In an effort to improve the quality of onlineinformation and strengthen consumers’ faith in theWeb, Consumers Union — the consumer advocacy group thatpublishes Consumer Reports magazine — has moved itssystem of objective ratings to the Web. The group’s new siteis called Consumer WebWatch.
“As consumers settle into the realities of a worldwhere the Internet has changed many aspects of howthey live their lives, they are starting to questionmore and more how much they should trust Web content,”said Beau Brendler, director of Consumer WebWatch.
The site earlier commissioned a survey of 1,500 adult Webusers. Just 29 percent of respondents said they trust Websites that sell products or services.
Set of Guidelines
Rated on Compliance
The group said it plans to develop specific guidelinesfor various online sectors, including travel, health,financial, search engines, portals and children’ssites.
After it has come up with a complete set ofguidelines, it will begin rating Web sites based on their compliance.
Consumer WebWatch also will provide news and researchon how consumers use the Web and will encourage adoption of best practices by Web sites.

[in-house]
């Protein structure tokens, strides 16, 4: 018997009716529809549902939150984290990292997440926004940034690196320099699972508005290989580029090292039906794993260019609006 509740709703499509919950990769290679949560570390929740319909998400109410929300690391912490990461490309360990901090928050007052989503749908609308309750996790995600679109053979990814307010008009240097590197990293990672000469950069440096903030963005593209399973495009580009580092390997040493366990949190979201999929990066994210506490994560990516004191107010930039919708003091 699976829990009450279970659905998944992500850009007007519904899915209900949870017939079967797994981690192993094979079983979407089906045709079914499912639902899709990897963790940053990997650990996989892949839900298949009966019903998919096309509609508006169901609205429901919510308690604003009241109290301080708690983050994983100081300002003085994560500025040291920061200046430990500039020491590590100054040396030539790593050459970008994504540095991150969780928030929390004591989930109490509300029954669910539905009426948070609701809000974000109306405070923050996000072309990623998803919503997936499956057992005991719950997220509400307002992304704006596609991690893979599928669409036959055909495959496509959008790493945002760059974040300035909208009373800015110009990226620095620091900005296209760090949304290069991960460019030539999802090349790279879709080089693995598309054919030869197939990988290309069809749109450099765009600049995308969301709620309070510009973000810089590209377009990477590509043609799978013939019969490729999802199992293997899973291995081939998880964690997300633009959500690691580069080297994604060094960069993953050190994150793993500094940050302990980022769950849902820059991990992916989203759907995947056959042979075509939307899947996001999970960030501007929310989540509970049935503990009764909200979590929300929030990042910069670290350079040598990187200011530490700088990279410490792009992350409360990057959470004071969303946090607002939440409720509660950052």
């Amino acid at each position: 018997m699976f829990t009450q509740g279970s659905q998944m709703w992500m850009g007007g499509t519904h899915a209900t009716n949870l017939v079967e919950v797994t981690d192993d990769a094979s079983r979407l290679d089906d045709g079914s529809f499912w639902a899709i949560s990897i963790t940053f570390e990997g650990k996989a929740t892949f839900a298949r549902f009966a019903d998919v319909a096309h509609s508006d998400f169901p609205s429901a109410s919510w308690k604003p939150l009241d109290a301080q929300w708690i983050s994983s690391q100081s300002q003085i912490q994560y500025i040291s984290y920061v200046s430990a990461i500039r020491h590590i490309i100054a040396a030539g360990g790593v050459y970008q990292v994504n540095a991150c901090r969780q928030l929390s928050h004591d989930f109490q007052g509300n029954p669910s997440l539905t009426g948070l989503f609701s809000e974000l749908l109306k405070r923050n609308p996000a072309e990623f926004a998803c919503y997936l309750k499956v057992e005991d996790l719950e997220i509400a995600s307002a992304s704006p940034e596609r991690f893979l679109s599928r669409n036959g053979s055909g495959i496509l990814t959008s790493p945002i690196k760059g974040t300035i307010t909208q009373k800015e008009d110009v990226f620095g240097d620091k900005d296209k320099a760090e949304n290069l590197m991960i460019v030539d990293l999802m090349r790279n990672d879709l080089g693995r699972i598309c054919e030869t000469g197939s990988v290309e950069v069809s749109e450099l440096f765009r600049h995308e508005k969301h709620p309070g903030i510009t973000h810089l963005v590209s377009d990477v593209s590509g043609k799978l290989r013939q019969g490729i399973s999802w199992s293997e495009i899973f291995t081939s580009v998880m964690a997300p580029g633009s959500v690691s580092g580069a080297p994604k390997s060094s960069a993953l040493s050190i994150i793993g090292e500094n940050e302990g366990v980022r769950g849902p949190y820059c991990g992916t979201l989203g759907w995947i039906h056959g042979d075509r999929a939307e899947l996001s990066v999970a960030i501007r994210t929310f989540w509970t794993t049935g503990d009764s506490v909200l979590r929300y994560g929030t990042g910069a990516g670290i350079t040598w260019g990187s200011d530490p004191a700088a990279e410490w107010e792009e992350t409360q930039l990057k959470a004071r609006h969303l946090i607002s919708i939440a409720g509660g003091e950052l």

The Big Question
The consumer group’s task seems herculean, however, and a question remains: How effective will it be?
“It’s hard to tell what exact value the ratings system will have for consumersat this point,” Forrester Research analyst ChistopherKelley told the E-Commerce Times.
According to Kelley, Web credibilityis still a problem — almost half of online consumersstill do not make purchases over the Internet because of issues like credit card security and privacy. But Web site ratings are not a new idea, and previous attempts to establish such a system have not caught on.
In addition, consumers already can take a number of stepsto protect themselves by using ad-blocking software, privacy software and one-time-use credit card numbers.
“These are allspecific solutions that help consumers get over theironline hurdles, yet most people don’t use them,” Kelley said.
That said, more information cannot hurt. “The more information that is out there to help consumers make more informed choices, the better,” Kelley said.
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